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Milking Center Management Dubious list

February 4, 2010
By: Mark Wustenberg, Dairy Today Contributor


Mark Wustenberg

Proper antibiotic usage on the dairy is something that we all recognize as important.

However, it is also something that gets lost in the daily demands of the production environment. When we have animals that require medication, our primary focus is on the health of the animal.

We are also usually well tuned in to the risks associated with residues in milk, as the consequences of shipping a hot load are generally immediate and significant. But we tend to be less sensitive to tissue residue issues because the consequences of a carcass residue violation are generally less immediate.

Screening milk for antibiotics is an intensive process that involves every load of milk shipped, however many of the drugs we are screening for are focused on the beta lactams. Screening slaughter animals for tissue residue is a much broader process, involving other classes of anti-biotics as well as some nonantibiotic compounds such as flunixin and phenylbutazone.

The Food and Drug Administration (FDA) recently stepped up its surveillance of tissue residues in dairy animals. The agency has also begun publishing a list on its Web site of dairies and drug residues found.

This list is updated weekly, and since its inception in April 2009 it has grown to 100-plus pages of individual violations. The number of violations is relatively small compared to the number of dairy animals, both adult and veal calves, sent to slaughter during this time. Nonetheless, the list is still impressive to look at—and not in a good way.

The list makes it clear to people outside the dairy industry that at least a portion of the industry does not take its responsibility for preventing drug residues seriously. The impact of these poor decisions is potentially huge.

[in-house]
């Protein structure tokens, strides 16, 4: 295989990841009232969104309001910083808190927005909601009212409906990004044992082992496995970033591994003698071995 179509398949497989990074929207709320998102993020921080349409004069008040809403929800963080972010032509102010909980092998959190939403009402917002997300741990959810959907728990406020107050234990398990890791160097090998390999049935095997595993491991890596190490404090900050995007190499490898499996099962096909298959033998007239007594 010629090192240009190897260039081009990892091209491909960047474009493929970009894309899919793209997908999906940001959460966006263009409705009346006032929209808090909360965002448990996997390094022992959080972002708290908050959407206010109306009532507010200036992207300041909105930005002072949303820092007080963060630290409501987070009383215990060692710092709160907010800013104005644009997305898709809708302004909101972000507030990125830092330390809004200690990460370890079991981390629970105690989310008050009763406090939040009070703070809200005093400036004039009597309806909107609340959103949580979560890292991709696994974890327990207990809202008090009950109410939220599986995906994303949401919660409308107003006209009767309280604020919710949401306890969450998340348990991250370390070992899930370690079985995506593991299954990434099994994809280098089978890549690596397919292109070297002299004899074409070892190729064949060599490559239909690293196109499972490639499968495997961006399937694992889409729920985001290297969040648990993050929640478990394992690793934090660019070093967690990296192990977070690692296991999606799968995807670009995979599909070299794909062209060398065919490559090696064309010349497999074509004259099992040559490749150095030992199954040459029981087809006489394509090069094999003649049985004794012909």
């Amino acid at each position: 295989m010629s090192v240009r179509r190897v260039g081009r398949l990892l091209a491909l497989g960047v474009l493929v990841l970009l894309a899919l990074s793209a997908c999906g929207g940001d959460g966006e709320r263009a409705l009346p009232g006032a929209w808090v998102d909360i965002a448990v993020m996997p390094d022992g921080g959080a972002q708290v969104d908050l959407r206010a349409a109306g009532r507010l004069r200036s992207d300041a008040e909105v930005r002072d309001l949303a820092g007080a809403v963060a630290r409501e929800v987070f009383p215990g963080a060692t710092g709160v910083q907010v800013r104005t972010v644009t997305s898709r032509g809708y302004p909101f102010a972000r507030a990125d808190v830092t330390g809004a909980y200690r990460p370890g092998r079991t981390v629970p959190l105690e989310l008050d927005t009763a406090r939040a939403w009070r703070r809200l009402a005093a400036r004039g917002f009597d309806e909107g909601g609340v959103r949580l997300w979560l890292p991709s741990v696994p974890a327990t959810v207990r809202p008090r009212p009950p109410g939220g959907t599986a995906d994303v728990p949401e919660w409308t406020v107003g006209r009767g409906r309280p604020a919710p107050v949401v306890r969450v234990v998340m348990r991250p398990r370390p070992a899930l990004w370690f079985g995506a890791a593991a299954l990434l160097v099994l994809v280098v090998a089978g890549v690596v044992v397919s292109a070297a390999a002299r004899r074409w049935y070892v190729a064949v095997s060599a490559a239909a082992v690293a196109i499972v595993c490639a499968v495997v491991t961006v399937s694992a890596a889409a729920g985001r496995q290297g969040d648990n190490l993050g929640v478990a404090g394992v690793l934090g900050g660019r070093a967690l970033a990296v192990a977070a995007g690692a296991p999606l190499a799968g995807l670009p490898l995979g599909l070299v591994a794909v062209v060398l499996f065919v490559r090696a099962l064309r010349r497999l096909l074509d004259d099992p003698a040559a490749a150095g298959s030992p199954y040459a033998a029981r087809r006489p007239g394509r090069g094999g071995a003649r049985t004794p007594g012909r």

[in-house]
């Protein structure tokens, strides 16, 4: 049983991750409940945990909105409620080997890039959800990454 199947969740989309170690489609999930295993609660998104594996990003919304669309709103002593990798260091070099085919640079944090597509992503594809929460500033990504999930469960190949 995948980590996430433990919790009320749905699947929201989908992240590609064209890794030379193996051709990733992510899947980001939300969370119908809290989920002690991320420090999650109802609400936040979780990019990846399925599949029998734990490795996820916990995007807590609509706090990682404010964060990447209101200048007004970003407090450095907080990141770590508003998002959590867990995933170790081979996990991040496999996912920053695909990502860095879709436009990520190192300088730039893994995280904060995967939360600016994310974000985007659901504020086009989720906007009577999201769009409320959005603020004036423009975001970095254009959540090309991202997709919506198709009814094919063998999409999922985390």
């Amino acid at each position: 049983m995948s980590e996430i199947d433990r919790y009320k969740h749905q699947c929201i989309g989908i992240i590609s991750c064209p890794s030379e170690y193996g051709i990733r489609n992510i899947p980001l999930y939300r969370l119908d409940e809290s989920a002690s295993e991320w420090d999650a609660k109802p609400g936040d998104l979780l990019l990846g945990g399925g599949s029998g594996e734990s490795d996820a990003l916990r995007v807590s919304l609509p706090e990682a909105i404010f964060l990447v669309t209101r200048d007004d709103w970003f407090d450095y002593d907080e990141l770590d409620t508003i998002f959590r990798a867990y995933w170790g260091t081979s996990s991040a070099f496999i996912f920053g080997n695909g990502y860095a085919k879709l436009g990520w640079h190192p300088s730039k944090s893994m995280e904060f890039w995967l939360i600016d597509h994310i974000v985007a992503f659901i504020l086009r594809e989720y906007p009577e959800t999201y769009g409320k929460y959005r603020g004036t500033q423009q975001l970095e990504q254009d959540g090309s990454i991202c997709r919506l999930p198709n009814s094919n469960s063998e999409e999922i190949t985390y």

If you spend just a little time looking through the site, it is not hard to understand the perception that more restricted access to drugs is warranted. Many of the residue violations are the result of drugs that are approved for use in lactating animals, many are for drugs that are approved for use in dairy animals but not those of lactating age, and a few are for drugs that are prohibited from use in any dairy animal.

Most of these violations, I suspect, are the result of extra-label drug use (ELDU). ELDU is defined as any use that is not specified on the label. This includes use in different animal classes or species, different dosage levels, different dosage routes and different diseases than those listed. One reason these are defined as extra-label usages is that they potentially change the withdrawal times.

Extra-label drug use is not illegal.

However, when it occurs, there is a whole set of defined practices and procedures that must be implemented with your veterinarian's involvement.

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FEATURED IN: Dairy Today - February

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